28 January, 2006

When cyberspace meets realspace

So, I'm leaving the hospital yesterday, in between calls on parishioners in the hospital and the nursing home, and decide to try to find a coffee shop to pass the time by reading exegesis on Isaiah 40 for next week.

I found a new-to-me coffee place about a block away, and I'm stirring the sugar in my coffee, and I look up and do a double-take, because there at the table next to me is...Gordon Atkinson.

Gordon is better known in the blogisphere as the Real Live Preacher. He started an anonymous blog a while ago, and I started reading it when directed there by my friend the Naughty Church Secretary. I seem to remember that was while we were still in California, but my memory might be flawed, because that's right about when he started writing. I've been a regular reader ever since, and he's been a source of inspiration and challenge.

Anyway, the man has a gift. And, by now, lots and lots of practice at writing. When I finally got drug kicking and screaming into the blogisphere, I mentally told myself that I wanted to write like he did. I also want to preach like Haddon Robinson, Fred Craddock, and Peter Gomes, and hit like Ted Williams... we all aim for something.

he gets upwards of 5,000 visitors a day to his site. (as of recent count, I think 15 people know about the existence of this blog) Then he wrote a book, which I gave to several seminary classmates as gifts. Than I found someplace to do ministry, and it's in San Antonio, and I thought, maybe, someday, I'd go knock on this guy's real-world door, just for the purpose of shaking his hand and then going away again.

Anyway, there he was, drinking coffee and talking on the cell phone. And when I said "hey, are you Gordon Atkinson?" is was HIS turn to do the double-take.

We ended up talking a long time. At least an hour, maybe two, much of it about preaching. He is, as you might expect, fabulous to meet in person.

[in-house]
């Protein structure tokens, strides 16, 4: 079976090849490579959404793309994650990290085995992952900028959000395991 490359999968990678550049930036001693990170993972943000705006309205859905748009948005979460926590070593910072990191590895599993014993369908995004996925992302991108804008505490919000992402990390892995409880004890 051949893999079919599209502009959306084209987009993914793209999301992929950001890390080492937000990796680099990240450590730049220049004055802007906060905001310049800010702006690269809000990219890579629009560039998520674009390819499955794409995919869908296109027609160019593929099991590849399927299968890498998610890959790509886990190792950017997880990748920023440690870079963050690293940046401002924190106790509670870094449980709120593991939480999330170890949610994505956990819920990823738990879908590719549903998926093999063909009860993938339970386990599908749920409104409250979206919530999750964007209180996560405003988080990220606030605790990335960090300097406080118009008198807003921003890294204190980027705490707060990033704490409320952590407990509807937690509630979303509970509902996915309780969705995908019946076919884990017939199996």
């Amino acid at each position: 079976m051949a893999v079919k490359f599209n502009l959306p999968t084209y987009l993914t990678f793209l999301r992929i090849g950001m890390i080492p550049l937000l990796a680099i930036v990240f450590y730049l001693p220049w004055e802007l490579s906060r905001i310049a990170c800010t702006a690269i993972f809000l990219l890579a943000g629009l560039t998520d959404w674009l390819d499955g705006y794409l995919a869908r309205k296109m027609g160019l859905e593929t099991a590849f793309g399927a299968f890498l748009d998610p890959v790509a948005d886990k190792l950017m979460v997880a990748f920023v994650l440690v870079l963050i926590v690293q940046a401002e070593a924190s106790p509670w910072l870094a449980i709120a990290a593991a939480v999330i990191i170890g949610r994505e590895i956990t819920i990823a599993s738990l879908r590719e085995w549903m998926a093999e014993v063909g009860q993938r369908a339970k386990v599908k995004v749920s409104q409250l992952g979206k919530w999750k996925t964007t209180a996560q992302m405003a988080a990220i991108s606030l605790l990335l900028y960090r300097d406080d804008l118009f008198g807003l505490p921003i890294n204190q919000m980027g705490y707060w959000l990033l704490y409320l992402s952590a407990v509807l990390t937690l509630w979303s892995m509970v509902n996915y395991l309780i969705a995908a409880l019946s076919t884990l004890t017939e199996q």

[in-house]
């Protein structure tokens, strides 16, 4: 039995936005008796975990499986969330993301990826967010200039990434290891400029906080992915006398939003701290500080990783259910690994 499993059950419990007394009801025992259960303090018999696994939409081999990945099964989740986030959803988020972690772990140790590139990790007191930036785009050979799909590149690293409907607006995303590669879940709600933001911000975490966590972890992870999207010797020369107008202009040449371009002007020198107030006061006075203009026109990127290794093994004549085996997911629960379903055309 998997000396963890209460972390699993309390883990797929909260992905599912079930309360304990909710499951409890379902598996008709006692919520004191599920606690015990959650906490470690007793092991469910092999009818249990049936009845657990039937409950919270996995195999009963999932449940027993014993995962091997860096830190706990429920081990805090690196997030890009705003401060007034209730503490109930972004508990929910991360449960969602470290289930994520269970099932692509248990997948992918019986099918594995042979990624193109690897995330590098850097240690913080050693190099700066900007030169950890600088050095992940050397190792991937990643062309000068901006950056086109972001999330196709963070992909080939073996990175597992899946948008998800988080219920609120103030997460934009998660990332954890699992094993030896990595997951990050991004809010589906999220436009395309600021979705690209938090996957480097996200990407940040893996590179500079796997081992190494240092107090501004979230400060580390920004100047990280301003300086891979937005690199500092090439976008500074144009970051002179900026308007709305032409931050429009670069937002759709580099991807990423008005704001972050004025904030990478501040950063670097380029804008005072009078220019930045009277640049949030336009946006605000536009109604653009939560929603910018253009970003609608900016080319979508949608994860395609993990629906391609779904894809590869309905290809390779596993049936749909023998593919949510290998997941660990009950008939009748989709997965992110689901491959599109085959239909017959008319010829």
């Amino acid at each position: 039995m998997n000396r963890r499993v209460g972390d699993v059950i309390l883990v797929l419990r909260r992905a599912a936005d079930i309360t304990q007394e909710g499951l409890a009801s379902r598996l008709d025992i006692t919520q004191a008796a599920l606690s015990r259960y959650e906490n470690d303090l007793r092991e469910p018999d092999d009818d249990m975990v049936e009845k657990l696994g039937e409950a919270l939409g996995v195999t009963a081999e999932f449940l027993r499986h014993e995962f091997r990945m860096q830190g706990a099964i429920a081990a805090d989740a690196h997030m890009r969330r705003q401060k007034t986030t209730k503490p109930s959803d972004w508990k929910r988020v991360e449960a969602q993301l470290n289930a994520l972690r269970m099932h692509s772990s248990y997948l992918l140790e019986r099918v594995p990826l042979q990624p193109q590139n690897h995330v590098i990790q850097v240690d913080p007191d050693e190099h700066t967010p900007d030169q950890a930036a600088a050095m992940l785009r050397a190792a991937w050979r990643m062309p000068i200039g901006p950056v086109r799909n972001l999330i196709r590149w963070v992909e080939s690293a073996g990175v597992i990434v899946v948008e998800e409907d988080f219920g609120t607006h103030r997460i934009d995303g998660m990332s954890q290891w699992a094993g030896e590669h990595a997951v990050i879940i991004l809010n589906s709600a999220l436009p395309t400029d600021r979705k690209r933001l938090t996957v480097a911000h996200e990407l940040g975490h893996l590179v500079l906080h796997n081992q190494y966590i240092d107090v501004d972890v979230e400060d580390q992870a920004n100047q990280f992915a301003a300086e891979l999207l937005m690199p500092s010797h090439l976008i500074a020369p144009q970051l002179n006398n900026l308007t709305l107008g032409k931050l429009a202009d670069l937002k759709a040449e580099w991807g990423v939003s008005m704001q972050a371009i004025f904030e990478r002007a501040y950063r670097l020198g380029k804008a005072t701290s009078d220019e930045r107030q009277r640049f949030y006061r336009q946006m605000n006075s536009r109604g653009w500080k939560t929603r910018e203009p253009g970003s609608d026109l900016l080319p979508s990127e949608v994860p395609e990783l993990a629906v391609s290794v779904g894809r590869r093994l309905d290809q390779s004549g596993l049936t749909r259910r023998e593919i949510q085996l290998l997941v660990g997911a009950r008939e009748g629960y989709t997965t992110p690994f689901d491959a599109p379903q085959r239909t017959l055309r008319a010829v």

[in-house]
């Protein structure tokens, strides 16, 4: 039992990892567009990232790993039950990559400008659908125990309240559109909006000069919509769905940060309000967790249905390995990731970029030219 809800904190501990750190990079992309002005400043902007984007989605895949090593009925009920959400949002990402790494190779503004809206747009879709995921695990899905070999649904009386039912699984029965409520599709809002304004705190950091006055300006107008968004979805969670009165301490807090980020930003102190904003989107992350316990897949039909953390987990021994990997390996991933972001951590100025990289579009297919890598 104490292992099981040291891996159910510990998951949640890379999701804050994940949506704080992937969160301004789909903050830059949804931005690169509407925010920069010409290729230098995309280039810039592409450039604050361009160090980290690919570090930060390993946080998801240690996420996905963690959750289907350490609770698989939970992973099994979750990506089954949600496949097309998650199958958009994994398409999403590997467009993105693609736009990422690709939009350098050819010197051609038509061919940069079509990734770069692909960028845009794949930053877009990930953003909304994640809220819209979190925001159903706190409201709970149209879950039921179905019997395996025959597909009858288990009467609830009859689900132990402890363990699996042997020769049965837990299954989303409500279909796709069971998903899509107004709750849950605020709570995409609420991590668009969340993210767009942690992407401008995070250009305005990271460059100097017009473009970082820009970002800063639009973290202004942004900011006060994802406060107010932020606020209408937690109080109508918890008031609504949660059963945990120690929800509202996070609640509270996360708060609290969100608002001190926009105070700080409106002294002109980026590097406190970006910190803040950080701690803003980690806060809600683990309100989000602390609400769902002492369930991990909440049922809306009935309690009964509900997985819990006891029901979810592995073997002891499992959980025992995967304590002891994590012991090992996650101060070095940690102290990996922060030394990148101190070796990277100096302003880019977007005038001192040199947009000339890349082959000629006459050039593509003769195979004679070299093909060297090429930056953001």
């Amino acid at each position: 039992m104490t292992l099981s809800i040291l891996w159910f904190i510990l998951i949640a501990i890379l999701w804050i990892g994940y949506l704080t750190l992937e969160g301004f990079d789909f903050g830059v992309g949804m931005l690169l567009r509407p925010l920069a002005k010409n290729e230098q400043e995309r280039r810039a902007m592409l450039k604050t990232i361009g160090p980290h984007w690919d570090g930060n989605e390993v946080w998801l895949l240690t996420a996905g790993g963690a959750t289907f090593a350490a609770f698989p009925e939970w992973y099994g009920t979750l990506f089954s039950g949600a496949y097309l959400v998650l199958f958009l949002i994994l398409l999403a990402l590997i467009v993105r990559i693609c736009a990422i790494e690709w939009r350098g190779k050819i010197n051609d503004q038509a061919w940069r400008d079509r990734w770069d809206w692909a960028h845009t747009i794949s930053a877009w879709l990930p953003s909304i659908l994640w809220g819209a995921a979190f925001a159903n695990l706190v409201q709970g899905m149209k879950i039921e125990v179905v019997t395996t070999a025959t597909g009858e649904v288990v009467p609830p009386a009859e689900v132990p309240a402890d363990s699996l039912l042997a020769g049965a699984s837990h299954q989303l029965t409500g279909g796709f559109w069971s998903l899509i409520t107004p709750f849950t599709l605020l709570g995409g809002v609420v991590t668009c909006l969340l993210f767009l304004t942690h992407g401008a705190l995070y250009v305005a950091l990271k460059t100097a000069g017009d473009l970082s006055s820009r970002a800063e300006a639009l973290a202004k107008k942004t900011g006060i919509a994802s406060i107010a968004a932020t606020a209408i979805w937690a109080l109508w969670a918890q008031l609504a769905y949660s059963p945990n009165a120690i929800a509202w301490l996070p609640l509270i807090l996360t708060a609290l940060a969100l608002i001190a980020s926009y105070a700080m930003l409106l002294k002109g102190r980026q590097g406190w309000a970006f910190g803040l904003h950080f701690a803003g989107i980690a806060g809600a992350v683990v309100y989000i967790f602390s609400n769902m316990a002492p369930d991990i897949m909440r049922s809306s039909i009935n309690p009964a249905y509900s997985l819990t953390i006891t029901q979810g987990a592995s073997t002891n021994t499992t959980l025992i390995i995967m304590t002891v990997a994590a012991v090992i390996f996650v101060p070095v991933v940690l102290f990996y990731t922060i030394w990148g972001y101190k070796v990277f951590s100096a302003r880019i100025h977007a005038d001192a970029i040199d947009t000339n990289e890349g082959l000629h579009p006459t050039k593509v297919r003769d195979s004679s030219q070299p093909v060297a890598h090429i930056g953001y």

20 January, 2006

A better post on intelligent design

Just read an excellent essay by Uncle Orson on Creationism, intelligent design, and the like. The kind of argument I'd like to have made in the parish newsletter. Except that my word limit is about 250 words, and this essay contains 3626.

12 January, 2006

...and make him a priest in your church

Here the Bishop lays hands upon the head of the ordinand, and prays:
Therefore, Father, through Jesus Christ your Son, give your Holy Spirit to Cristopher; fill him with grace and power, and make him a priest in your Church.

I felt it.

Didn't expect to. But God has a way of doing things I don't expect.

I need to think about it for a few days before trying to tell the story or describe.

It was glorious fun. Packed church. Friends from California, Virginia, New York, New Jersey, Houston, Dallas, Friendswood, Austin, including one from California who showed up unannounced at the last minute. Still have houseguests. The feasting and celebration continues.

09 January, 2006

National Champions addendum

Last night, I read the news that Vince is going to the NFL. I called down the hall to my beloved, something like "did you hear Vince Young declared for the draft?" Her response:

a blank look.... then she said "Who's Vince Young?"

I just stared at her for a minute.

Then she said, "Oh, yeah, isn't he the hot-shot running back for Texas?"

THAT got her the open-mouthed, disbelieving stare.

So she tried again. "um... coach?"

Thank God for my wife, who keeps me in perspective.

06 January, 2006

Thoughts on national championships

So: The University of Texas, National Champions.